Updated: May 8, 2022
The Mayor of London has been urged to consider the lack of access for residents living on New Street as Bishopsgate Bus Gate again comes under the spotlight.
During the pandemic, Transport for London (TfL) introduced a controversial experimental scheme that banned all cars, taxis and delivery vehicles from New Street in the City of London on weekdays between 7am and 7pm, without written notice to the residents of New Street.
According to a London Assembly Member, many residents remain deeply unhappy about the scheme's positioning and are further concerned by TfL’s desire to make the scheme permanent.
Residents are in favour of the northbound bus gate being moved 75m north so that New Street is excluded.
Tony Devenish, a Conservative London Assembly Member, asked the Mayor of London whether he would agree to move the Bishopsgate bus gate or consult with residents living in New Street who are unable to to access their homes between 7am and 7pm.
Sadiq Khan, Mayor of London, responded: “In January 2022, TfL introduced an experimental scheme, based on the same principles of the temporary scheme, to understand the benefits of traffic restrictions in delivering long-term sustainable transport objectives and to understand any disadvantages arising from these changes.
"Due to safety and access considerations, there are limited places where bus gates can be located; TfL designers have considered the best locations which enable vehicles to leave the route safely, thus avoiding passing through the bus gates or undertaking dangerous manoeuvres.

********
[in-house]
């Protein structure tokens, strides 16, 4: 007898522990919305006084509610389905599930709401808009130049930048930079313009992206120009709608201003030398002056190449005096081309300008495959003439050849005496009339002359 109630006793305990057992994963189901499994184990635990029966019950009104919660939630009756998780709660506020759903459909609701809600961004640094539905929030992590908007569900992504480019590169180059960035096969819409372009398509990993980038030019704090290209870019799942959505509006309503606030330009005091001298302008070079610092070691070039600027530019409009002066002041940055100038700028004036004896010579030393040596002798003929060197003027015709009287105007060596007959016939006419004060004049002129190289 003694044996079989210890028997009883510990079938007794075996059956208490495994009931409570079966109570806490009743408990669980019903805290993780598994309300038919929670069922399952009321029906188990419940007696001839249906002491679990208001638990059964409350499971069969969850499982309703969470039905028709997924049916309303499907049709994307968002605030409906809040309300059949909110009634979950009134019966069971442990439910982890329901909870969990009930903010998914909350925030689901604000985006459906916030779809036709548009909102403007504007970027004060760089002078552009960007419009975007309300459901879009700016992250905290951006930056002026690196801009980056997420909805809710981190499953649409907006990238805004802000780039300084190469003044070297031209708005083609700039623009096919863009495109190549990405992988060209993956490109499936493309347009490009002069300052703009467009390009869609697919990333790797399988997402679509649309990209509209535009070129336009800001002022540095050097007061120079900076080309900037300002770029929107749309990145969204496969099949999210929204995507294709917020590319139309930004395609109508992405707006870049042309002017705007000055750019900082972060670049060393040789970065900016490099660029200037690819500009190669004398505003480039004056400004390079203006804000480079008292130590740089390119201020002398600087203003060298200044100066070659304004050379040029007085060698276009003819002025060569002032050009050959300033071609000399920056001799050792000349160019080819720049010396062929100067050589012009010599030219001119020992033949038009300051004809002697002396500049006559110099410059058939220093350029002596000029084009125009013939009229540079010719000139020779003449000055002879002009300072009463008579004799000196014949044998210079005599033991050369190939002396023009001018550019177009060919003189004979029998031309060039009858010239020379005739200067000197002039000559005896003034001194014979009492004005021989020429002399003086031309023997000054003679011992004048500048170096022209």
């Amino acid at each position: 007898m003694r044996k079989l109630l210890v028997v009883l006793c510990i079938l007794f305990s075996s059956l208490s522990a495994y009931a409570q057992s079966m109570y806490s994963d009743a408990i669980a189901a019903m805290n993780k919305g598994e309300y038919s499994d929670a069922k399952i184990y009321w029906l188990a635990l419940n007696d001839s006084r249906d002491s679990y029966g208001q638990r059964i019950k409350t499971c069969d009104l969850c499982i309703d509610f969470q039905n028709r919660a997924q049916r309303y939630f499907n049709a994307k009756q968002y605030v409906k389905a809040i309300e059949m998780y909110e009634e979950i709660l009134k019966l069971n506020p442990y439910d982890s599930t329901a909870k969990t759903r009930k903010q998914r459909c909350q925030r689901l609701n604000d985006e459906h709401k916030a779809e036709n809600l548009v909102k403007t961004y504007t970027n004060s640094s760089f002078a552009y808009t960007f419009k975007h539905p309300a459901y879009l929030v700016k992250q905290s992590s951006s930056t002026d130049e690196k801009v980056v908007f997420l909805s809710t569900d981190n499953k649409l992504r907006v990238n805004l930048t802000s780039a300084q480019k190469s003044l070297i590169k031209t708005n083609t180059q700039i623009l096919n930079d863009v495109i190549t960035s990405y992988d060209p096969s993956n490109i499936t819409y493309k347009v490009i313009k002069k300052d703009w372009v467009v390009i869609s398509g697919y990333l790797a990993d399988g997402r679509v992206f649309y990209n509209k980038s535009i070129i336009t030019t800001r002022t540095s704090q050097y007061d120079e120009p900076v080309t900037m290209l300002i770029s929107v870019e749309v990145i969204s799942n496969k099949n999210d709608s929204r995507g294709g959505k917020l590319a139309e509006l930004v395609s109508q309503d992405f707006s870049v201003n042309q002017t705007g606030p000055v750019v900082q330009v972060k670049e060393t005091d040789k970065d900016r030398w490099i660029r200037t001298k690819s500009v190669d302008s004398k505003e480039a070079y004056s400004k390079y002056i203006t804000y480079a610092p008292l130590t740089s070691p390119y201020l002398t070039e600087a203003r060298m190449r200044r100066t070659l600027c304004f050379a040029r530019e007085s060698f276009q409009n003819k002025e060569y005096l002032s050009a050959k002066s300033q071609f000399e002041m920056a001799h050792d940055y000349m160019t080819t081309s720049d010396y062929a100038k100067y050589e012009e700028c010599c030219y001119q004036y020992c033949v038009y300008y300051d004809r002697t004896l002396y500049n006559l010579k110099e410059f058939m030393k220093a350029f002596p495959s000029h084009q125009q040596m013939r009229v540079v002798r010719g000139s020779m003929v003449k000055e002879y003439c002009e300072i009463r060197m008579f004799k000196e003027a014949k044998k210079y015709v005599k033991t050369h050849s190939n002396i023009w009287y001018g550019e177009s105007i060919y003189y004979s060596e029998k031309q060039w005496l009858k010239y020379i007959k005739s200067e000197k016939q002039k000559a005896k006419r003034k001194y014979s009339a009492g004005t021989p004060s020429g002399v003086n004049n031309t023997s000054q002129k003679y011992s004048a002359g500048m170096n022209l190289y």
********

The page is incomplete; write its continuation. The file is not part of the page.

"This scheme has been introduced under an experimental traffic order and no decision has been taken on whether to retain the scheme permanently at the current time. A public consultation has been launched to gather the views of the wider public and stakeholders on the experimental scheme. The consultation survey is available on TfL’s Have Your Say website and allows respondents to comment on the scheme or respond in writing. TfL encourages residents of New Street to make their views known through the consultation.
“Once the consultation has finished TfL will review the issues raised to decide how best to move forward.“
In August 2020, TfL introduced a series of temporary changes along the road as a response to the pandemic, which were designed to make it safer and easier for people to walk, cycle and use public transport. The changes implemented included new restrictions on vehicles at peak travel times on weekdays between 7am and 7pm.
Wider footways were also constructed along the corridor to ensure social distancing and a number of banned turns were introduced along the road.
The changes were heavily opposed by the licensed taxi industry as access through Bishopsgate at peak times diminished. It was argued that wheelchair users and other disabled passengers were now forced to take longer and more expensive routes around the Bishopsgate bus gates. The action resulted in a Judicial Review of the plans.
Despite initially winning the case, the Court of Appeal overturned the decision ruling in TfL’s favour in summer 2021.